Microsoft Account 'Outlook Web Access' Phishing Scam
Email purporting to be from the Microsoft Account Team claims that recipients must click a link to upgrade their email account and set up Outlook Web Access.
© Depositphotos.com/ bloomua
The email is not from Microsoft and the claim that users must click a link to upgrade their email accounts is a lie. The message is a phishing scam designed to trick users into sending their Microsoft account login details to criminals.
Upgrade Your Outlook Web Access (OWA).
From: Microsoft account team
upgrade your email account
To finish setting up this Microsoft account, we just need to make sure you did not loose any messages from your Microsoft Web Access.
Upgrade your email
If the upgrade link did not work click link below, click here to proceed.
The Microsoft account team
According to this email, which claims to be from the Microsoft Account Team, recipients need to click a link in the message to finish setting up their Microsoft account. The message instructs users to click an 'upgrade your email account' link to allow Outlook Web Access and ensure that they do not lose any emails.
However, the email is not from Microsoft and the claim that users must follow a link to upgrade their email account is untrue. Instead, the email is a criminal ruse designed to trick people into giving their Microsoft account details to cybercriminals. Those who fall for the trick and click one of the links as instructed will be taken to a bogus 'Microsoft' website that displays the following login form:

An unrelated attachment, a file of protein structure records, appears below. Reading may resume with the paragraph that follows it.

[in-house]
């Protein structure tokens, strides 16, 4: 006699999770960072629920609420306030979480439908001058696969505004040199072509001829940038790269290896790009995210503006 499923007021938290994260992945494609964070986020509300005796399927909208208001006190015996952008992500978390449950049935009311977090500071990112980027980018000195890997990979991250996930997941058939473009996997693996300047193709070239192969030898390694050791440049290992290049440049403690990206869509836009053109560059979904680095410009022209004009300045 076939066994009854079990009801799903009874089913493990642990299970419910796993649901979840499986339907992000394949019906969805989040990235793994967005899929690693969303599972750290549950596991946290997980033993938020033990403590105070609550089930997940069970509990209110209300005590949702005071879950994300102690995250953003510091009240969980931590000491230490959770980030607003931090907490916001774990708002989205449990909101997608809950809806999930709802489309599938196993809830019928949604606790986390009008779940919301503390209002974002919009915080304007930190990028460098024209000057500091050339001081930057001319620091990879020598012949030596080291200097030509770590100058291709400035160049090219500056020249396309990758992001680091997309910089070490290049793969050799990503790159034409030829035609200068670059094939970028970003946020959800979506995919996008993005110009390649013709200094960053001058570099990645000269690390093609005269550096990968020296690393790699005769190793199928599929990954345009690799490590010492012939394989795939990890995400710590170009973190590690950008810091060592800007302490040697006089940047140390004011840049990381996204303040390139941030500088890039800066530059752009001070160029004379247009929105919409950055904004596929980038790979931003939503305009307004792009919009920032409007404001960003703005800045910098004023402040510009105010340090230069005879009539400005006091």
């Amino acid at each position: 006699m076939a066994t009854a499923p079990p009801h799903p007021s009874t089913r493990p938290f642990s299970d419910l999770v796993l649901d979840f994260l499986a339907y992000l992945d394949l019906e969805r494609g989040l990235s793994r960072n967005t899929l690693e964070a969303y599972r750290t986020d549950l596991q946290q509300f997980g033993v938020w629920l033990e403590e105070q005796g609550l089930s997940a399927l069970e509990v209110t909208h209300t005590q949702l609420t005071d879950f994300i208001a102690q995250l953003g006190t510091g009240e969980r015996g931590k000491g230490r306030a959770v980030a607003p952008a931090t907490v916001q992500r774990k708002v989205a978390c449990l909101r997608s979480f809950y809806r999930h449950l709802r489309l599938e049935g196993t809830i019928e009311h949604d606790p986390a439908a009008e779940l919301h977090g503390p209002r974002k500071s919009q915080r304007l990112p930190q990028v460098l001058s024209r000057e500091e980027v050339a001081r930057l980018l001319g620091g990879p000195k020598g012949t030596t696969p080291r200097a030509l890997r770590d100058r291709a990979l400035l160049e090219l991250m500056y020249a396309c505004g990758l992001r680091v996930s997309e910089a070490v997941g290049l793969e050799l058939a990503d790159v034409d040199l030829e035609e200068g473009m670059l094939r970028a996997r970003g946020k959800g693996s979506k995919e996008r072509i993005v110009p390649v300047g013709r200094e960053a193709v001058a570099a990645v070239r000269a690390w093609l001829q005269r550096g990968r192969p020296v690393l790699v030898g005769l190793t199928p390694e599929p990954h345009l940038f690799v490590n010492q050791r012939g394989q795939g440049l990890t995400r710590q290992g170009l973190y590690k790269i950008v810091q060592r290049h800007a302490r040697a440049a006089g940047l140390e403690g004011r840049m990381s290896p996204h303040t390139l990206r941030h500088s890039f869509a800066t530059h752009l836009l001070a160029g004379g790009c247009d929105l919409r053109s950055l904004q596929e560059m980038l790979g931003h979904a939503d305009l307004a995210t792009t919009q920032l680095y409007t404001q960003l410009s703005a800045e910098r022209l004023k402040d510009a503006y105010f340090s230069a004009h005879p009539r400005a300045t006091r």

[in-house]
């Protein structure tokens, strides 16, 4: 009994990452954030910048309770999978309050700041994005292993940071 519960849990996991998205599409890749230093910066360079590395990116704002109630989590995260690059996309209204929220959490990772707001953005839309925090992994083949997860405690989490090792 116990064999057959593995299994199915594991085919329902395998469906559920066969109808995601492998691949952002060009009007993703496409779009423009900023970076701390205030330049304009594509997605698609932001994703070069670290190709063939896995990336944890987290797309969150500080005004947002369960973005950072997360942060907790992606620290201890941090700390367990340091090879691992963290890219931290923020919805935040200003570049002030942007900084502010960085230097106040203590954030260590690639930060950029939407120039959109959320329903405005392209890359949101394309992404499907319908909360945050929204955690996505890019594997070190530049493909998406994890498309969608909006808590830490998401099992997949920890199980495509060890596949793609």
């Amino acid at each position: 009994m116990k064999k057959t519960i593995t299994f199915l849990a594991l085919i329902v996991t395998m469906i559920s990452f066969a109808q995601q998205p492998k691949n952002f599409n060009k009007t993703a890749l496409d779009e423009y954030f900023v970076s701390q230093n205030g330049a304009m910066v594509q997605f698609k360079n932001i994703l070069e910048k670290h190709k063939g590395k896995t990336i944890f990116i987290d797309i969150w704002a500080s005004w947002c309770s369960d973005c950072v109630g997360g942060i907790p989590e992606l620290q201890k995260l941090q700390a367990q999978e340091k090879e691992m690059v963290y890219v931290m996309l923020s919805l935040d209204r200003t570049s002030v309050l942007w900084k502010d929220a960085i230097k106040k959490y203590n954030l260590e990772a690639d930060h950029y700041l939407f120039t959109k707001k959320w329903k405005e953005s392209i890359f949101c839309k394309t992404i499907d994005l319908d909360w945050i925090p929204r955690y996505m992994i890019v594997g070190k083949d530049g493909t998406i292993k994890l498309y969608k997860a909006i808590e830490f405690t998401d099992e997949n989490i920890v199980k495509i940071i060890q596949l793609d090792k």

Once they have added their email address and password, victims will then be presented with a message claiming that their 'Outlook account was updated successfully'. Within a few seconds, they will be redirected to a genuine Microsoft website.
Meanwhile, the criminals responsible for the phishing campaign can use the stolen credentials to hijack the real Microsoft accounts belonging to their victims. A 'Microsoft account
' is the new name for what was previously known as a 'Windows Live ID.' The one set of login details can be used to access a number of Microsoft services, and are thus a valuable target for scammers.
Online criminals commonly use such phishing techniques
. Be wary of any message that claims that you must click a link or open an attachment to upgrade account details, rectify a supposed account issue, or implement new 'security' measures. If you receive a suspect message, do not click on any links or open any attachments that it contains. Instead, login to your account by entering the address into your web browser or via an official account application.
Last updated: March 10, 2014
First published: March 10, 2014
Written by Brett M. Christensen